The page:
Many workers throughout the UK were dissatisfied with the situation with regard to pass rises in 2011, new research shows.
This is mainly down to the fact that for many workers their pay was frozen or even cut with fewer people getting pay rises than in previous years.
In excess of 3,000 workers were surveyed for research carried out by the Chartered Institute of Personnel and Development (CIPD).
It found that less than one in five people received a cash bonus in 2011 and 45 per cent were the recipients of a pay rise in comparison to 67 per cent in 2008.
Of course 2008 was pre the economic downturn and many have seen the pressures mounting as inflation increases and necessaries such as food and fuel also go up.
In fact the average pay increase for 2011 was 2.5 per cent, meaning it fell well below the rate of inflation.
Over half of those interviewed for the study did not receive a pay rise, making their wages worth less in real terms than previously and five per cent even saw their pay packets diminish.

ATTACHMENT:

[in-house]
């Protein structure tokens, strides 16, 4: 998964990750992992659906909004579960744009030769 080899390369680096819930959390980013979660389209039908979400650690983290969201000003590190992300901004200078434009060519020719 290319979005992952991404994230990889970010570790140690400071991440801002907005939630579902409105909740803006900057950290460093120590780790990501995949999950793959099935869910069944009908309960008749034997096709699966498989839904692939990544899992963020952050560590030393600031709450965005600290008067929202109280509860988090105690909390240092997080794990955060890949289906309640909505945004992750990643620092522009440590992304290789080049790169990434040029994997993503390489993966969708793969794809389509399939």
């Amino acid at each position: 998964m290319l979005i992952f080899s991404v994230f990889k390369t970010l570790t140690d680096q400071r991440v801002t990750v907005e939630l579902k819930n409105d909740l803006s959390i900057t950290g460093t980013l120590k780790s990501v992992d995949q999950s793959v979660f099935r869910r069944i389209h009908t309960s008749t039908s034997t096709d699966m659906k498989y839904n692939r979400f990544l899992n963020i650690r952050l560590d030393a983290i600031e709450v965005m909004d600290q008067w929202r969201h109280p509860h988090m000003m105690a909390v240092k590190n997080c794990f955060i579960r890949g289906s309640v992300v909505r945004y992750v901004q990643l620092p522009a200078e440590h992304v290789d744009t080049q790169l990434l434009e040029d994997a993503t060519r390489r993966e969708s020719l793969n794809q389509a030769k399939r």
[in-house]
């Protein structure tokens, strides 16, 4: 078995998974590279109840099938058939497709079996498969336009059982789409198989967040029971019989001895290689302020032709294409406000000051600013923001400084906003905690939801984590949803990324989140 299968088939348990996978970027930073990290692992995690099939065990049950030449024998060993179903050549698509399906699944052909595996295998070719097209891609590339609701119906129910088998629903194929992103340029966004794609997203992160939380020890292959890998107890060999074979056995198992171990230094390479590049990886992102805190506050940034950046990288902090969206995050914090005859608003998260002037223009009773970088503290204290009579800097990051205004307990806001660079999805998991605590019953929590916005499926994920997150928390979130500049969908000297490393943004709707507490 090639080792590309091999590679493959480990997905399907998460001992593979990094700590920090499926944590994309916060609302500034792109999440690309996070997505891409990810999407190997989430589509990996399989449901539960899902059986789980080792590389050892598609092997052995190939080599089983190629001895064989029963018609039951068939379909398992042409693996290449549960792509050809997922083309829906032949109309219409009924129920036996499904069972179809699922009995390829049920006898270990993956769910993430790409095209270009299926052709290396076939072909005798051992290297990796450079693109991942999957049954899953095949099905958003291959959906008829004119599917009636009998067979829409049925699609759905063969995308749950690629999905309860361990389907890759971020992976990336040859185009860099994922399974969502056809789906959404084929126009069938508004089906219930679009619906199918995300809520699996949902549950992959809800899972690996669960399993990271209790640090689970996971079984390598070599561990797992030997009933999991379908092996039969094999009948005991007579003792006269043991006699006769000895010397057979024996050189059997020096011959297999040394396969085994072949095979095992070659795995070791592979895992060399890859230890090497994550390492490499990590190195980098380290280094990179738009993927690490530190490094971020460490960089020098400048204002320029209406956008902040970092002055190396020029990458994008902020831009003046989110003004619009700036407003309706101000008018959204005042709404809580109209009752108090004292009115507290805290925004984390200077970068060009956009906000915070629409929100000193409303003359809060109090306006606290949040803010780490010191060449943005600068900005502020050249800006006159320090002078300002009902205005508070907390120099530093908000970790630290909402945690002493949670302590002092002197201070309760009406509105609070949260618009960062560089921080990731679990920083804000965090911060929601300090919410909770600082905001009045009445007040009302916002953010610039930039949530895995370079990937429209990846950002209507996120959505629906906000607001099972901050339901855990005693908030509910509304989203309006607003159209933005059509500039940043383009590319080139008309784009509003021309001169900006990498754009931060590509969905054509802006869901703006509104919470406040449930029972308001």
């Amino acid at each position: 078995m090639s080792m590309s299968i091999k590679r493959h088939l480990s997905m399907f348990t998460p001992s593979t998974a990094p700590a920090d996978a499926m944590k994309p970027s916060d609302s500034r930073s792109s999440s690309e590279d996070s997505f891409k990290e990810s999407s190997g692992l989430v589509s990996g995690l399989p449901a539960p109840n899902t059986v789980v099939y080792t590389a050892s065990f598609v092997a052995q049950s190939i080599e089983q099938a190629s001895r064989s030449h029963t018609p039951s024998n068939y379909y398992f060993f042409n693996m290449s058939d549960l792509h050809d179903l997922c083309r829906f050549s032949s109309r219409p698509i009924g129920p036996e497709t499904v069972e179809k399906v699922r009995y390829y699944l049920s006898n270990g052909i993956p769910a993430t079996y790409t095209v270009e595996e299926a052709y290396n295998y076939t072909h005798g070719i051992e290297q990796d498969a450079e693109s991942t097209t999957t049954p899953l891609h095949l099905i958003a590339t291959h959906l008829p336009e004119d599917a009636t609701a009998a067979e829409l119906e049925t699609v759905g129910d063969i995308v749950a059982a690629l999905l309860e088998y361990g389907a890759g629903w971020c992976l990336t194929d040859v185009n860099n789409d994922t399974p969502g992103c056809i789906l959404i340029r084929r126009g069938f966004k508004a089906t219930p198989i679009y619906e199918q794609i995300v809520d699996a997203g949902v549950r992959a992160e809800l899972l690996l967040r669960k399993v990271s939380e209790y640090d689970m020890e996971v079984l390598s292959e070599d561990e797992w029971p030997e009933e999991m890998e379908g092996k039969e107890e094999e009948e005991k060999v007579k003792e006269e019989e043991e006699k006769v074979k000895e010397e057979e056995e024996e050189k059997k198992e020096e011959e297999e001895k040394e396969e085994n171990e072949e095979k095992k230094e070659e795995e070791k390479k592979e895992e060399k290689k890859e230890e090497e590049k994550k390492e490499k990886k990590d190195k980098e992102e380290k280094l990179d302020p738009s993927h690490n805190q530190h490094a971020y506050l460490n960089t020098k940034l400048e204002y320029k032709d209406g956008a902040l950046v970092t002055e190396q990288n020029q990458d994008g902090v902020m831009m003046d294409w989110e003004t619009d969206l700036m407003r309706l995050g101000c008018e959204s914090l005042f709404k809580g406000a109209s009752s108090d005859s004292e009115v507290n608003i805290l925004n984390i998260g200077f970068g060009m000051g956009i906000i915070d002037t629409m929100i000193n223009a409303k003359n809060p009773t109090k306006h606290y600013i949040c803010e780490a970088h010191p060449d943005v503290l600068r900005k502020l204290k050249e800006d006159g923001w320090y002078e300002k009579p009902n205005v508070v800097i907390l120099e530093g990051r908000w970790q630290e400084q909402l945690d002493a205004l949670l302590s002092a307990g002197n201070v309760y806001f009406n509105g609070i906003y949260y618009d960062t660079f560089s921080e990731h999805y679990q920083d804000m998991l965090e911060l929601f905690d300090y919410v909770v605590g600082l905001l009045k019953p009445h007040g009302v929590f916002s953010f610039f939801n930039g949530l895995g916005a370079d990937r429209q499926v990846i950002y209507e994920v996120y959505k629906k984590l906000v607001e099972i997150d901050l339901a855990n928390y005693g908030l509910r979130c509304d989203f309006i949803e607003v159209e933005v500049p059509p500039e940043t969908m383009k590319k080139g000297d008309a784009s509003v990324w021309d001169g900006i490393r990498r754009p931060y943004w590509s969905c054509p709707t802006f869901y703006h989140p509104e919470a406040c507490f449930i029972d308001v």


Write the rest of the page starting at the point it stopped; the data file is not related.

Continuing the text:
With redundancies rife and a growing number of people unemployed, those in work are having to perform better than ever under growing pressures and fewer resources.
The survey found that less than one in five workers believed their pay rise was linked to their performance with many staff finding the attitude towards their employers having degraded over the past four years.
Further findings suggested that those working in the private sector felt more valued than those working for a public company or body.
Charles Cotton, rewards advisor to the CIPD, said: “Employers must try harder to explain what performance the organisation values and how it will reward and recognise this. If not, productivity levels and economic growth could fall, so it will become difficult to break the vicious circle.”
Meanwhile, the Daily Mail reports that it has emerged that three quarters of council staff will bypass pay freezes, as they are automatically given a pay rise the longer they have worked there.